Jesus Christ Superstar, Webber-Rice, started as a concept album from England. Despite there being good songs I somehow did not think I would enjoy the show so I waited until the end of the run from two years later and I found that I was wrong and that it was an excellent production in edition to the songs being good.

Lolita, My Love – a musical by Alan Jay Lerner and John Barry, of James Bond fame. Started in Philadelphia (and I was there!) and Alan Jay Lerner came out and begged us to be kind because things might go wrong. He was afraid the show may have to be stopped, it was not stopped and although there were fascinating songs, the songs are problematic because of the subject matter of an older man and an underage girl. They fired the Lolita I saw and hired a slightly older, but still underaged, girl in Boston and the show closed there. There are two recordings that we have, one live from boston and recently we put together a composer demo and more songs by pop singers – we highly recommend this score.

No No, Nanette by Irving Caesar and vincent Youmans, this was a revival of the 20’s show that had been a big sensation. They gave it a more up to date feel. They rewrote the book and reorchestrated it to make it sound like the 60’s. I knew nothing about the show prior to seeing the tryout in Boston and was pleasantly surprised how it worked well in 1971. It went on to have a long run in NY with Ruby Keeler, Bobby Van, and Patsy KElly. It made a wonderful recording and was done in London and on tour.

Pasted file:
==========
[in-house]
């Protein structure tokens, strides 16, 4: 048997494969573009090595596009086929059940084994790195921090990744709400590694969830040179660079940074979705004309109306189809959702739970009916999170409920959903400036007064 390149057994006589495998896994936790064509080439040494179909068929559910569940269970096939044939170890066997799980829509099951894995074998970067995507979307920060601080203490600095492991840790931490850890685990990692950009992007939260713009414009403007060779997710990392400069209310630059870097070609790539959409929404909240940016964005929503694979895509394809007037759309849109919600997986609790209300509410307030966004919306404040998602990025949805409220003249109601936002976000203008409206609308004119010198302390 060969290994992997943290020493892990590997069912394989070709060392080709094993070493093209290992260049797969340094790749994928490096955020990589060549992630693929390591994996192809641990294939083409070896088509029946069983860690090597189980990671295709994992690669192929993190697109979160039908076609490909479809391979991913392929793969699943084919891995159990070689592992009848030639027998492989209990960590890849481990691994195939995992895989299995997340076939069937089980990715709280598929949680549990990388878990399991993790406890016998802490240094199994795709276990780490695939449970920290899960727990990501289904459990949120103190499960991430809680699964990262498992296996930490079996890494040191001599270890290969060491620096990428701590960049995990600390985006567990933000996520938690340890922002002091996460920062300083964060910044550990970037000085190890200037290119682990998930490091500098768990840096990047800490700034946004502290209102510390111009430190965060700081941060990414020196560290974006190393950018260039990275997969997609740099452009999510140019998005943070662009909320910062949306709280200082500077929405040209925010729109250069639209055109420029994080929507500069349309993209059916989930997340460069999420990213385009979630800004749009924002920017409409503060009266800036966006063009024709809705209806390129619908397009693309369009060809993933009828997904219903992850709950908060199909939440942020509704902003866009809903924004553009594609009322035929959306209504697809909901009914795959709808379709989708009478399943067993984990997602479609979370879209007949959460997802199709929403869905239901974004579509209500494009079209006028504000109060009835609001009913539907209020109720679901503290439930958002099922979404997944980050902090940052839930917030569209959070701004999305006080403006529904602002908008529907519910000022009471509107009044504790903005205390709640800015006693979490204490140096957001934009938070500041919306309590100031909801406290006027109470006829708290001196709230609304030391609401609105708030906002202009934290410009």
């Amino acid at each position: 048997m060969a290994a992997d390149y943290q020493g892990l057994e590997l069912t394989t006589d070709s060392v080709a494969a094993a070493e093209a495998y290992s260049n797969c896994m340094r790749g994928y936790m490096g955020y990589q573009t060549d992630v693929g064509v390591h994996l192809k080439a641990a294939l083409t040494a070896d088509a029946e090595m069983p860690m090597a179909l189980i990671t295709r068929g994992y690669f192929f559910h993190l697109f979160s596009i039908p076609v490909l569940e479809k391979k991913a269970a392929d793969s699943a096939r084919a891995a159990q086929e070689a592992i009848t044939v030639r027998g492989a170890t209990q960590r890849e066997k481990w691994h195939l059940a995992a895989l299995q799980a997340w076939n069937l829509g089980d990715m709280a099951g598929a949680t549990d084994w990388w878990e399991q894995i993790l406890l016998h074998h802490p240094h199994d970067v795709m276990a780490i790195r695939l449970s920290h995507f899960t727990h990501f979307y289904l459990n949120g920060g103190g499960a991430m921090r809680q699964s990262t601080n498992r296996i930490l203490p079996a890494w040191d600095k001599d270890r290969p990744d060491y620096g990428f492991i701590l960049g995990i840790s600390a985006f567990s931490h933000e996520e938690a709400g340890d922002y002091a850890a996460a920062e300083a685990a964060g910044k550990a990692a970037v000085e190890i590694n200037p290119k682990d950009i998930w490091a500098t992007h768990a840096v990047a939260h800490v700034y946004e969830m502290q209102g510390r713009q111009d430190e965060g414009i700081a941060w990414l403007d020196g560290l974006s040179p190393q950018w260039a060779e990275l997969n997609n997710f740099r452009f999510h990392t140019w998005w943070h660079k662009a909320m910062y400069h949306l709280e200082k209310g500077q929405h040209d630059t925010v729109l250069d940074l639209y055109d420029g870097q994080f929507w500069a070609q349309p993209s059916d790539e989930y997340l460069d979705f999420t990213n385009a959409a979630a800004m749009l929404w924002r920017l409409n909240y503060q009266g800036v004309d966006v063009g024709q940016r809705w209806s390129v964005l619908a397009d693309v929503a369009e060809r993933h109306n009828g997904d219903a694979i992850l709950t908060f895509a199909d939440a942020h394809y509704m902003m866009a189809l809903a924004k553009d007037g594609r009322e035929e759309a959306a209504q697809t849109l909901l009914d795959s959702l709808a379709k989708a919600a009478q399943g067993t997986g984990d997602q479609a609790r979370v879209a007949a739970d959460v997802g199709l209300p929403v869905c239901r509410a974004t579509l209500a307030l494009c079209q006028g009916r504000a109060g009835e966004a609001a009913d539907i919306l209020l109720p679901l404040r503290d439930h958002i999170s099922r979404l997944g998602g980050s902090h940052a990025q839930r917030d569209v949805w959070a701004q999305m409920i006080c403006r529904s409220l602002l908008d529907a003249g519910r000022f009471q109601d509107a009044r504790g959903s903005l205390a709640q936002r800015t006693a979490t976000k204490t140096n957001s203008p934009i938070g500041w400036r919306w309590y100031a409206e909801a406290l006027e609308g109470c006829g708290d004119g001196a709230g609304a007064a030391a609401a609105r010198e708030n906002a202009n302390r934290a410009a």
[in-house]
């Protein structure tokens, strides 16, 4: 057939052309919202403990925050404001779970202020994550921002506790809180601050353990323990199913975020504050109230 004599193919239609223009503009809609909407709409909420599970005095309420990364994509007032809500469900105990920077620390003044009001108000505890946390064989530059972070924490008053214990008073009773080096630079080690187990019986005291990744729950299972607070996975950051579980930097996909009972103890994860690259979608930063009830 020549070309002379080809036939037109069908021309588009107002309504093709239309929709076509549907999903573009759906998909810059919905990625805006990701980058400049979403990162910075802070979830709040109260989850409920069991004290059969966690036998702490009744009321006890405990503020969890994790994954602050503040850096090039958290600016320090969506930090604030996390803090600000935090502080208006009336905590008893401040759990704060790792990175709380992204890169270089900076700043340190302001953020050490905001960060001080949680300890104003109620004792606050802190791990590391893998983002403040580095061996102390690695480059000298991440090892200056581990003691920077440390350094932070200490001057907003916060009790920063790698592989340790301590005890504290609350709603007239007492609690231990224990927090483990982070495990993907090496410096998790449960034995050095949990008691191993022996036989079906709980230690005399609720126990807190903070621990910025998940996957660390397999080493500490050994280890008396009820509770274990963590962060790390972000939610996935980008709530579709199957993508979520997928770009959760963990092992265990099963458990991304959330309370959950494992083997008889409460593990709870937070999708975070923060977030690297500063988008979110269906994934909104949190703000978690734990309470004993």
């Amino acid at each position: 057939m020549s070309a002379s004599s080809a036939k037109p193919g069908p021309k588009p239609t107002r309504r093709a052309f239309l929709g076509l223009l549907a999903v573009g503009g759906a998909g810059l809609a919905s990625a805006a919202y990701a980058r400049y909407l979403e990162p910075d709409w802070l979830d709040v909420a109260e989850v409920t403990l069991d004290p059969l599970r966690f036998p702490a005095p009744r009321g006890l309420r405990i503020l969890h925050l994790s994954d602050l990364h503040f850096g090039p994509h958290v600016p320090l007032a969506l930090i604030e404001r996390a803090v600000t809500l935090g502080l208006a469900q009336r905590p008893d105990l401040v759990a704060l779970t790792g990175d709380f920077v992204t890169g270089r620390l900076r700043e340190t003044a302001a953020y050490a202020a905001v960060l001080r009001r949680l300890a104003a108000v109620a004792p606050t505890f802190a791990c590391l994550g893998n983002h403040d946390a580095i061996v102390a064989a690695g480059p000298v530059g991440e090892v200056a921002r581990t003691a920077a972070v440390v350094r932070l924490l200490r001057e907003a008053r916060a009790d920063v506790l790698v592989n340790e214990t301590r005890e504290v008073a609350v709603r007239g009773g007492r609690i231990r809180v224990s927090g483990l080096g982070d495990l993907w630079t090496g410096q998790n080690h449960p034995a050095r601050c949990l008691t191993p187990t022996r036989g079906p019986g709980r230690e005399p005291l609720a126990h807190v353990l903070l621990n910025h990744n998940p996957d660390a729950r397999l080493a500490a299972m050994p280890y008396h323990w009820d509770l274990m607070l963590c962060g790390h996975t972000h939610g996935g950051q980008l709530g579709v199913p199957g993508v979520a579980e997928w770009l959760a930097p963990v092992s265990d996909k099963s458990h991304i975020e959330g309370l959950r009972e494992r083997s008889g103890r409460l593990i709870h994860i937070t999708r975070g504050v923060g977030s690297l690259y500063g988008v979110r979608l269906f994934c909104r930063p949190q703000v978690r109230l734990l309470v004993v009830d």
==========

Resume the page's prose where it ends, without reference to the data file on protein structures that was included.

On The Town, by Bernstein, Comden, and Green, was a revival of the 1945 musical. Even though it had really good stars, like Burnadette Peters, Phillis Newman, something was missing. It managed to play for a few months but it was disappointing.

Prettyebelle by Styne and Merrill – On the way back from a California vacation, I found that Prettybelle was going to close in Boston and caught the closing performance. I certainly appreciated the music, but the show was a show that should never have played in Boston because the subject matter was totally inappropriate for a typical Boston audience. Ten years later the idea of recording the musical was mentioned to Jule Styne. He then got all excited and said that we should call Angela because he had her California number. She was not in California but we found that she was making the movie of the Pirates of Penzance. She was reached on set and of course came to the phone for Jule Styne. Despite the face that there was a big misunderstanding about the payment to Angela, we still got the recording with Angela and most of the cast.